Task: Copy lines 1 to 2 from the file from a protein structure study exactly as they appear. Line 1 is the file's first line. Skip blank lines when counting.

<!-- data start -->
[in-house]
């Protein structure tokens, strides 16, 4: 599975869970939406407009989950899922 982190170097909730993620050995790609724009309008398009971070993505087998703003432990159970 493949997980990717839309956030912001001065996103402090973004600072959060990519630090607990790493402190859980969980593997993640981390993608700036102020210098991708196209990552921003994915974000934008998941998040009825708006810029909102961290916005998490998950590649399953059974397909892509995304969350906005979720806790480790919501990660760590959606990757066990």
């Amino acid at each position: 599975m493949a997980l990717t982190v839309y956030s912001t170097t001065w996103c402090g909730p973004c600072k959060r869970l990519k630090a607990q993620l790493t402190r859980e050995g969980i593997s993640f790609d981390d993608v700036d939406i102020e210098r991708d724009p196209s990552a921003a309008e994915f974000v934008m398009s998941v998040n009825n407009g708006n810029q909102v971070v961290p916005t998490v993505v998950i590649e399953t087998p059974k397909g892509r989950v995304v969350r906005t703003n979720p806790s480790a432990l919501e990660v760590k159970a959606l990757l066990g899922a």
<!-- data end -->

[in-house]
């Protein structure tokens, strides 16, 4: 599975869970939406407009989950899922 982190170097909730993620050995790609724009309008398009971070993505087998703003432990159970 493949997980990717839309956030912001001065996103402090973004600072959060990519630090607990790493402190859980969980593997993640981390993608700036102020210098991708196209990552921003994915974000934008998941998040009825708006810029909102961290916005998490998950590649399953059974397909892509995304969350906005979720806790480790919501990660760590959606990757066990």